About the Project
On February 5, 2010, the East Coast was hit by its second massive snowstorm in less than two months. The Washington D.C. Metropolitan Area received anywhere from 24 inches to over 40 inches of snow in a 24-hour period, with winds topping out at 50 miles per hour. The record previously held at Washington Dulles International Airport was shattered when the storm resulted in a measured 32 inches of accumulation. As a result of this unpredictably heavy snowfall, on Saturday, February 6, 2010, the roof covering three of the four hangars at the three-year-old Dulles Jet Center caved in, ultimately destroying the hangars. Following a forensic analysis of the roof collapse, the 14 privately-owned jets damaged by the roof collapse were painstakingly extracted to allow for demolition. Landow & Co, Management (LCM) and the Landow Aviation Limited Partnership (LALP) contracted with the Hensel Phelps design-build team for the reconstruction of the hangars. LCM also contracted directly with KCE Structural Engineers, P.C. for the selective demolition of the damaged building. Their work included new column installation required to support the damaged columns and roof. Electrical conduits were also maintained at the rear of the hangars, with new electrical components tied in as construction progressed.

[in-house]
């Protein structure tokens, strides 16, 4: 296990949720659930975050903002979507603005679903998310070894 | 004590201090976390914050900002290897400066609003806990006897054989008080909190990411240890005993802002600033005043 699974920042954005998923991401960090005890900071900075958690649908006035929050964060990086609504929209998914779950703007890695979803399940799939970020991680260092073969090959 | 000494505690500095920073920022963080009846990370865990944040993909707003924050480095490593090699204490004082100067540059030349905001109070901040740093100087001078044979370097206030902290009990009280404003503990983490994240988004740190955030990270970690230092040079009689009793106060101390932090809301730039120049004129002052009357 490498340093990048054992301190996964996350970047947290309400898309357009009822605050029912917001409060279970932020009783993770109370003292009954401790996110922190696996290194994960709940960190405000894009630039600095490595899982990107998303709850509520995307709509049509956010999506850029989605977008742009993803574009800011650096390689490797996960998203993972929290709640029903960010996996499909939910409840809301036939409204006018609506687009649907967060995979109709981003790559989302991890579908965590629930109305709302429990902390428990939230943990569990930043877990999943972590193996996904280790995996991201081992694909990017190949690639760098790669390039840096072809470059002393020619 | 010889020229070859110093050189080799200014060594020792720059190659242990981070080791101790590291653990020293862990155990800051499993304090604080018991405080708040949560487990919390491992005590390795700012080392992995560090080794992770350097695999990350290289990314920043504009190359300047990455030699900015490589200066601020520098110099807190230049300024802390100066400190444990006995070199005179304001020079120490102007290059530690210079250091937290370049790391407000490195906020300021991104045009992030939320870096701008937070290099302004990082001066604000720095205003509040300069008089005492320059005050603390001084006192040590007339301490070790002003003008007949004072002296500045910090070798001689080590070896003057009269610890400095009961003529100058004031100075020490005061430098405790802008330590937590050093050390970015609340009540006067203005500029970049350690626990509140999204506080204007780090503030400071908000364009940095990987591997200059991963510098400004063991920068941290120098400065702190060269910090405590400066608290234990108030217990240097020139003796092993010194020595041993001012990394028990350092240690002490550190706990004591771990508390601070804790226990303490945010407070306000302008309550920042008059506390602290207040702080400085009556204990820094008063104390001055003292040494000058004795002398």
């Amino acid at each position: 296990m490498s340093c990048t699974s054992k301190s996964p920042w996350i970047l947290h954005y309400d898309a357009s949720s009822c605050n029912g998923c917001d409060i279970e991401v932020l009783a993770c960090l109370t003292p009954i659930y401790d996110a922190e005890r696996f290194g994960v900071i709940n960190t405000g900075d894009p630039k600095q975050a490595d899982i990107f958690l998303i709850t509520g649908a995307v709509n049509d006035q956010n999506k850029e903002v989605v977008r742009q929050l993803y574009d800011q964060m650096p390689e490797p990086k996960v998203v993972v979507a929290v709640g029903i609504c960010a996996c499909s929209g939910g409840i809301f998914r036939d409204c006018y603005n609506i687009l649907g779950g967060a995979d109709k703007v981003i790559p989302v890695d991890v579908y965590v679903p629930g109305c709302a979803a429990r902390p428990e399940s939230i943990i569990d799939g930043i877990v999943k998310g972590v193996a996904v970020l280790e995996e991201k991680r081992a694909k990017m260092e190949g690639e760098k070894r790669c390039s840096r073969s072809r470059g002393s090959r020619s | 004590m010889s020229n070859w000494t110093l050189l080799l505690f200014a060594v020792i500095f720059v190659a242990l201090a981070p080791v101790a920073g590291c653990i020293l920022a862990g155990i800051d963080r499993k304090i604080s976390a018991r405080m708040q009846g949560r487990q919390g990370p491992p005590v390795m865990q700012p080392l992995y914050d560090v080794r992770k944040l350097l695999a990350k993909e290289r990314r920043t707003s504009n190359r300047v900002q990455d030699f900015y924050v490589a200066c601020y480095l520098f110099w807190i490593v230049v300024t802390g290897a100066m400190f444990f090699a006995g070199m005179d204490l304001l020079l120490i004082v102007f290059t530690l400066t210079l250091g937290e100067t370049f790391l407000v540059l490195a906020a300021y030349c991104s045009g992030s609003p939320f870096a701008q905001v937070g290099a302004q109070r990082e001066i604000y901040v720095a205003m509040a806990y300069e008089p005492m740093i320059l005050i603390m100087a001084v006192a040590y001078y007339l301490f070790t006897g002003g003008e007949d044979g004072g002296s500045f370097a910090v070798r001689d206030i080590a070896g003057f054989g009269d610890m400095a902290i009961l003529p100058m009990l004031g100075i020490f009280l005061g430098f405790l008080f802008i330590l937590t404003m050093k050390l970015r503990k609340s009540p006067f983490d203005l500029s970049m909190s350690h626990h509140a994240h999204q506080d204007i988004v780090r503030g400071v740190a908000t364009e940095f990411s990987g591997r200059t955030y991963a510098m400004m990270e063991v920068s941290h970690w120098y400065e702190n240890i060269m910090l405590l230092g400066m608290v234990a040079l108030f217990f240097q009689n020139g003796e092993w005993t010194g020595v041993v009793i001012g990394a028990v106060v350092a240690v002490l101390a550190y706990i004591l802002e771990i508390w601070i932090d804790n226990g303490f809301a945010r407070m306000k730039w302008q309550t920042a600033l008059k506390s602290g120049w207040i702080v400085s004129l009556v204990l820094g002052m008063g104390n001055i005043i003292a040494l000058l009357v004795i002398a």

Hensel Phelps’ $11.6 million reconstruction began November 29, 2010 on a fast-track, 13-month schedule. Hensel Phelps’ work included the construction of 29,000 SF of operations and maintenance space and two high-bay hangars totaling 160,000 SF. These hangars were each 480-feet-long and 165-feet-deep and were separated into two bays, requiring two 100-foot-long by 28-foot-high tilt-up doors apiece. The exterior envelope of the building was designed with metal wall panels and punch windows with thermoplastic polyolefin (TPO) single-ply roofing. The structure features a high bay clear span of 125 feet.
The design-build team utilized an integrated project delivery (IPD) to compress the work into a single year to achieve an aggressive occupancy schedule. Critical path milestones were established by the whole team early on and multiple permit/bid packages were developed to meet the owner’s requested completion date. By phasing the project in this manner, 50% of the facility was turned over for occupancy on October 1, 2011, with the remainder finished by the scheduled completion date in December.
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